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Australian skipper Darren Lockyer added to his already compelling case as the greatest ever Kangaroo as hew pocketed yet another Test record in his side’s 42-0 Four Nations thumping of rugby league minnows Papua New Guinea on Sunday.
Lockyer surpassed Ken Irvine as Australia’s leading Test try-scorer, his 34th four-pointer one of few highlights on a wet afternoon at Parramatta Stadium where the Kangaroos did just enough to get their campaign off on the right foot.
The Kumuls tried hard but were hopelessly outclassed, their best passage of play being the 30 minutes either side of halftime when they held the home side scoreless thanks to some enthusiastic defence.
Around it however the Australians scored with relative ease, the cobwebs of more than two months on the sidelines for a host of players visible as they took their foot off the pedal after beating the clock over the opening 25 minutes.
But it was clearly Lockyer’s afternoon, Australia’s most capped player and captain adding another entry to his stunning list of achievements.
“To break that record is pretty special,” Lockyer said.
“I’ve been privileged I’ve been able to play for Australia for a long time and along the way I’ve had some great memories and to chalk up a record is something I’ll always be proud of.”
While Lockyer seemed reluctant to bask in his glory too much, coach Tim Sheens said the skipper’s record spoke for itself when it came down to deciding who was the best.
“Based on the record book, yes he is (the best),” Sheens said.
“It puts him in that category but I’m certainly not going to start saying he’s a better player than Graeme Langlands or Bobby Fulton or the Immortal-type players.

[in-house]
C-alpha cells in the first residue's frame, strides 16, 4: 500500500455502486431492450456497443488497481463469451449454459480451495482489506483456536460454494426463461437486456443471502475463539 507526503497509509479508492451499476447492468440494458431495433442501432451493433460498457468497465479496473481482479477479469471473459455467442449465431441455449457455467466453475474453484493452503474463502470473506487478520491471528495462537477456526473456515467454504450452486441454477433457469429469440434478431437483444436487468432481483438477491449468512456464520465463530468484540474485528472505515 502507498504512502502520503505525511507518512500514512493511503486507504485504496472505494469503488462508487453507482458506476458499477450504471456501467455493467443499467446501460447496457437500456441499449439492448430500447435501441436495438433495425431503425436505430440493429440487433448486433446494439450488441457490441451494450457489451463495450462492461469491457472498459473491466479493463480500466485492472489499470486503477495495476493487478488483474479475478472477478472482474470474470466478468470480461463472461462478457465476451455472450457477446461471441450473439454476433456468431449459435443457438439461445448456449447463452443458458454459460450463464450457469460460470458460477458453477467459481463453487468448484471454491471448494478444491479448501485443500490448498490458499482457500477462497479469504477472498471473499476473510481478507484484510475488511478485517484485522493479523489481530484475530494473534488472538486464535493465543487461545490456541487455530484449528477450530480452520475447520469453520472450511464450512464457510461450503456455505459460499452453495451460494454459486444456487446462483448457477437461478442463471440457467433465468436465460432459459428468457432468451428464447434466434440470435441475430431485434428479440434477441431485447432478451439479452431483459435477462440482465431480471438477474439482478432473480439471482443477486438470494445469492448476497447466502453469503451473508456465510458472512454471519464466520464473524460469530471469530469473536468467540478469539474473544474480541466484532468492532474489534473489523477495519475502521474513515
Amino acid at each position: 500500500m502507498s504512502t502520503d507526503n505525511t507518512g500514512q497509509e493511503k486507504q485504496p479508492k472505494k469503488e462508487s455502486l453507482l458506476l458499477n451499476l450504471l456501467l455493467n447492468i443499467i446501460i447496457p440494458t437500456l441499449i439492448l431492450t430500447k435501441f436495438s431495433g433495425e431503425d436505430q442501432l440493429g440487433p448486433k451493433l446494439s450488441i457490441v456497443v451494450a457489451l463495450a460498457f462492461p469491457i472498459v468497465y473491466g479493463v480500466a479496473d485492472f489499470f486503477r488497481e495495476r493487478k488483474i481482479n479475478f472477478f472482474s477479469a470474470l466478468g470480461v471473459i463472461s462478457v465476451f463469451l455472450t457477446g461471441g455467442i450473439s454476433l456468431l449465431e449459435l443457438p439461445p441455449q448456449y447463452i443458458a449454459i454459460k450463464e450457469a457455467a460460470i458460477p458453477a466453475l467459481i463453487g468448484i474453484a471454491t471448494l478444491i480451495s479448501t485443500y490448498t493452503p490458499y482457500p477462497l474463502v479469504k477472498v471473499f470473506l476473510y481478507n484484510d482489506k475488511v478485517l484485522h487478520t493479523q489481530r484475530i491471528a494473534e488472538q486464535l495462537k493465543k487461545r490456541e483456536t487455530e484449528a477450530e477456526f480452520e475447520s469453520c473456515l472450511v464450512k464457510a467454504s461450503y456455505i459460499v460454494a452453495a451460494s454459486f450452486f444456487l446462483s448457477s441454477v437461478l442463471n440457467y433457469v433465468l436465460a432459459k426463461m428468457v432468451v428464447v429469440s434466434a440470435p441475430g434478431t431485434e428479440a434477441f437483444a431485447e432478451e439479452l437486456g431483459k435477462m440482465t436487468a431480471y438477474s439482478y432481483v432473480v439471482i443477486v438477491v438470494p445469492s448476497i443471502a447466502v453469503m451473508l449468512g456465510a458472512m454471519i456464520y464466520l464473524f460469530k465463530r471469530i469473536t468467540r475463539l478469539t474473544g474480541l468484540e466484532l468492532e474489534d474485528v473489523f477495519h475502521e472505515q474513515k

“But he’s putting himself in that category.”
The record won’t be the only reason Lockyer will have memories of the match however with the five-eighth targeted by massive PNG centre Menzie Yere who unleashed a flurry of big hits.
And Lockyer wasn’t the only one to get rattled, with Kumuls coach Stanley Gene praising his side’s defence even if a 12-2 penalty count and poor play from the halves meant they weren’t able to do much with the ball.
“There would be a lot of ice in that Australian dressing room,” Gene said.
“You guys (in the media) were writing about us getting flogged and it was going to be a stroll in the park (for Australia) but the big thing I told the boys was not to throw the towel in.
“They fought all the way.”
That they did, with Australia looking like they would cover the 52.5 points starts being offered by bookmakers by halftime when they went 26-0 ahead after 25 minutes.
As dominant as Australia were they were helped out by some sloppy play by the visitors in the opening period, two tries coming from kicks, another after a knock-on from a PNG scrum win and Billy Slater’s opener coming after Lockyer’s kick hit the upright.
Willie Tonga celebrated his return to the Test ranks after a five-year hiatus with a double, with prodigal son Lote Tuqiri the only Australian back not to score a try.
“We were a bit rusty here and there but we did enough,” Sheens said.
“There’s a few bumps and bruises (and it was) a good hit-out.”